I’ve never counted up the actual miles of roadwalking there is but I’d say the total might be around 300 (someone correct me with the total number if you have it). That number seems large by itself, but remember it is all interspersed. There are two longer roadwalks in the Panhandle where private lands are more interspersed between the public connector lands, and the problems here are the need to stealth camp. To break up a 40+ mile roadwalk from Apalachicola National Forest to Econfina Creek Water Management Area we stayed overnight in Blountstown and then did a 30 mile day the following day. (But, looking at the map again, I think they changed the route up a little to detour to an Upper Chipola River Water Management Area parcel, which would help that walk a lot!)
The Take Home Message
The Florida Trail is in development, and it needs more backpackers out on the trail enjoying it. There’s a diverse landscape to enjoy and it certainly isn’t a boring or uneventful trail. It is quiet, if you are looking for solitude. There are no crowds, no people around a shelter at night sharing stories. That took a little getting used to after months on the AT, but by the end of the FT and we encountered a couple of overnight groups, we were spoiled by nearly two months of camping alone.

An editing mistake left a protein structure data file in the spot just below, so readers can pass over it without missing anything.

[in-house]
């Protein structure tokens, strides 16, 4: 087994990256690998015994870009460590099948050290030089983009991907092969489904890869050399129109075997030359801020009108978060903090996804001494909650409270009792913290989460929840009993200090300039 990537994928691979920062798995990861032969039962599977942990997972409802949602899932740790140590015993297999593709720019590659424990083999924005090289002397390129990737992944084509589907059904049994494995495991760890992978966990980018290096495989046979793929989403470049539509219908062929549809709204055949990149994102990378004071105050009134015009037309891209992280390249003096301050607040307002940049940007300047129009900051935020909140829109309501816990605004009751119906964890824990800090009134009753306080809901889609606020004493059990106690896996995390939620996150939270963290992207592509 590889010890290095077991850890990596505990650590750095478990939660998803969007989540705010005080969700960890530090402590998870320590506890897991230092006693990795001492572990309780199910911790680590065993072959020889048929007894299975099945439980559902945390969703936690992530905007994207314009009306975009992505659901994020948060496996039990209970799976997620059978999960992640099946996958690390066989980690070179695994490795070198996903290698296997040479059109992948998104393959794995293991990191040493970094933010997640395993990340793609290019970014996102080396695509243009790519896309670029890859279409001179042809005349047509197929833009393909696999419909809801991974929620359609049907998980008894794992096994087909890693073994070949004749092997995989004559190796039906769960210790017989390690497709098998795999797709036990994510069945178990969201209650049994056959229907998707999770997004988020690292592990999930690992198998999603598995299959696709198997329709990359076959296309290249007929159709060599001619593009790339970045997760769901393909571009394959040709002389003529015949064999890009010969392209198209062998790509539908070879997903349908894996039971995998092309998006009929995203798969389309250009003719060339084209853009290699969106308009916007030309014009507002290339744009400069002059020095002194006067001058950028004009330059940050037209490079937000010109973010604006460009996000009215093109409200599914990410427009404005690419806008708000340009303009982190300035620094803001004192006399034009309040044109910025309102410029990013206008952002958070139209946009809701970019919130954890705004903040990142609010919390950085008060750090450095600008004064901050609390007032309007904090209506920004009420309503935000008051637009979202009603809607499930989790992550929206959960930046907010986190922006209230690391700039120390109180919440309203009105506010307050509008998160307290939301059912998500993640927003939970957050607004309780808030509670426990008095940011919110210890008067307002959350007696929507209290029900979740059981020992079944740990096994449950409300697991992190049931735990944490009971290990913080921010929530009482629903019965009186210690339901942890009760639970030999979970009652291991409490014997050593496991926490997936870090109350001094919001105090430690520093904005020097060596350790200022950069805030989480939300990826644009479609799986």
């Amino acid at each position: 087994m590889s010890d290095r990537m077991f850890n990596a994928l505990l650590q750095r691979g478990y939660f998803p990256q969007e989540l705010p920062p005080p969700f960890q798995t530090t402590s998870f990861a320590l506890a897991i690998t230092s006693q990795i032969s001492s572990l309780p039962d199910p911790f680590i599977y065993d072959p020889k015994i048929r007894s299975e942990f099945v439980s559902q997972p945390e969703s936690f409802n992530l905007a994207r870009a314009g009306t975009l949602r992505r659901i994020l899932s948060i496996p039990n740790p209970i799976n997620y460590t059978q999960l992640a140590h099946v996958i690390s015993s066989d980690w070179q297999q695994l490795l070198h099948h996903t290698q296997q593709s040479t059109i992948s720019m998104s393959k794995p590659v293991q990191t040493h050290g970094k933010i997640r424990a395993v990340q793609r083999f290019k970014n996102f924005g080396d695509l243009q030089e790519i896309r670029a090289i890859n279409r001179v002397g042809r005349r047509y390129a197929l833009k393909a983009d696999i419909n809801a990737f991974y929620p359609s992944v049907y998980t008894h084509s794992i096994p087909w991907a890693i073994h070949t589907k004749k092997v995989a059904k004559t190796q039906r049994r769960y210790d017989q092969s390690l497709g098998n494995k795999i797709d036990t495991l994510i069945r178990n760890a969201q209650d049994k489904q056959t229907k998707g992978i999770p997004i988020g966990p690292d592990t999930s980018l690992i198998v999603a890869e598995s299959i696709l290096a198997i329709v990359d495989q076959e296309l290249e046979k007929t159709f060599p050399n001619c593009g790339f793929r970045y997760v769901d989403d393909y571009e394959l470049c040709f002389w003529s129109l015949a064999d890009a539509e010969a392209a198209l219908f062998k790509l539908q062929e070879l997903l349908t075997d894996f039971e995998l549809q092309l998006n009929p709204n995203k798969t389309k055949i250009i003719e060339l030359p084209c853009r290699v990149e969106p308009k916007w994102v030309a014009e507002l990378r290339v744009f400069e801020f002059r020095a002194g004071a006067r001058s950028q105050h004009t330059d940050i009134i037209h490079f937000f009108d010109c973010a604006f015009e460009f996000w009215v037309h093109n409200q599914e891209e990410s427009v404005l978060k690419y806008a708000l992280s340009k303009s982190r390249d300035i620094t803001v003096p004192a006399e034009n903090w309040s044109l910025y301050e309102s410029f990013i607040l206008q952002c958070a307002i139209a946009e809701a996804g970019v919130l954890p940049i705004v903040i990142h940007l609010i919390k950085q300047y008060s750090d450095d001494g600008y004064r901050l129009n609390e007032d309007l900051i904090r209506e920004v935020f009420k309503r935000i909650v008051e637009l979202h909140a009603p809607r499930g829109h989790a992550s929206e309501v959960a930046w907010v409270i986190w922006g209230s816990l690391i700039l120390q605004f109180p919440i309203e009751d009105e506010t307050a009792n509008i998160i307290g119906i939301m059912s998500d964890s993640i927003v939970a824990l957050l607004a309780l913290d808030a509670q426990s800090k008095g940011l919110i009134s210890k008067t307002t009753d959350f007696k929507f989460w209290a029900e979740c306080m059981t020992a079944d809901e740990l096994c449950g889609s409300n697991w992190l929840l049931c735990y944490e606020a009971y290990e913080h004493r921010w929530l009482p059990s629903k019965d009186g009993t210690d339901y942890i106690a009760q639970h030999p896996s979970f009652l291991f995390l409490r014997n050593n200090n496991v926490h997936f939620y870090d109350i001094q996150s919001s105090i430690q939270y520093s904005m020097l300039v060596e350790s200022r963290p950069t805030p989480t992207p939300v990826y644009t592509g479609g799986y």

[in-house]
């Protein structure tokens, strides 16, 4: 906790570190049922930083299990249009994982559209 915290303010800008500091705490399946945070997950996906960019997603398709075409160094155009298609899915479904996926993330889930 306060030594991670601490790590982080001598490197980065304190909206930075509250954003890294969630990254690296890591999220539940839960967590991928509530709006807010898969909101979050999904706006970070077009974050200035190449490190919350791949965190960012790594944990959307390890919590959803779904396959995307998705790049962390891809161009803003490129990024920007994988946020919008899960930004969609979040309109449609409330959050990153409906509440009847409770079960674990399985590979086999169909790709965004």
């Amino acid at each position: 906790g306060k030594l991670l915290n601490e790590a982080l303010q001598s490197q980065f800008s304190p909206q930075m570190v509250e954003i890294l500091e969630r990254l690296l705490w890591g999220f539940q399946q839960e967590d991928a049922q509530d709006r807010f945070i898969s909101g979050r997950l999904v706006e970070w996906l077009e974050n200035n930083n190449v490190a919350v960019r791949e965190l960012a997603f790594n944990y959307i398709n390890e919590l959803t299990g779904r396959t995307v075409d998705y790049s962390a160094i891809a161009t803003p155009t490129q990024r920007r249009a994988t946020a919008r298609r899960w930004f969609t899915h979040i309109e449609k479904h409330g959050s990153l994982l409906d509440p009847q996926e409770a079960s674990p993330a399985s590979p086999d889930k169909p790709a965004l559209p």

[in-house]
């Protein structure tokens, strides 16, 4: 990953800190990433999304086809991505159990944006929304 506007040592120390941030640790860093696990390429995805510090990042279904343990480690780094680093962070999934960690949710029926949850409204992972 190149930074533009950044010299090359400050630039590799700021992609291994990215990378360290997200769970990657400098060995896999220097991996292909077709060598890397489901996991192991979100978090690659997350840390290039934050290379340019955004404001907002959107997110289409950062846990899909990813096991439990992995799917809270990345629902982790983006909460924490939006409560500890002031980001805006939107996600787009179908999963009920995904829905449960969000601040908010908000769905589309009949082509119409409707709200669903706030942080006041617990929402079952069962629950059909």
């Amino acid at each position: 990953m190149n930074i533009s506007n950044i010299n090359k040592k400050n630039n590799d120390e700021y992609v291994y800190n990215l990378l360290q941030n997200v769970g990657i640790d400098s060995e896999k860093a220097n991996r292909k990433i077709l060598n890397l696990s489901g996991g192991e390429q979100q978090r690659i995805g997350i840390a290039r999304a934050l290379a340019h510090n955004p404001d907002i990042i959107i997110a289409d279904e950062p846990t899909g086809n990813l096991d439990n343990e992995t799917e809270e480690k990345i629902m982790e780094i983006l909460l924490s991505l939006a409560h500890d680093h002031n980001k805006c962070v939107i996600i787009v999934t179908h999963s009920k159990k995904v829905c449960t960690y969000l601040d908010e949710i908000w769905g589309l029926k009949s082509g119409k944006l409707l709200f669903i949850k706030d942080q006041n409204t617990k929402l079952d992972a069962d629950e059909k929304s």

It’s a great trail if you’ve only got two months to spare and are looking for something to do in the winter. If you live in Florida, start section hiking it. Don’t compare it to other trails and accept that it is a unique trail. If you don’t know anything about Florida, get a wildlife and plant guide to help you identify your surroundings, it will make you appreciate the hike even more.
I hope I haven’t gone too crazy here, and I know the post was long, but it has been bothering me for some time. I loved Florida—still love Florida, it is an awesome state that has much more than white sand beaches and the glitz of Miami.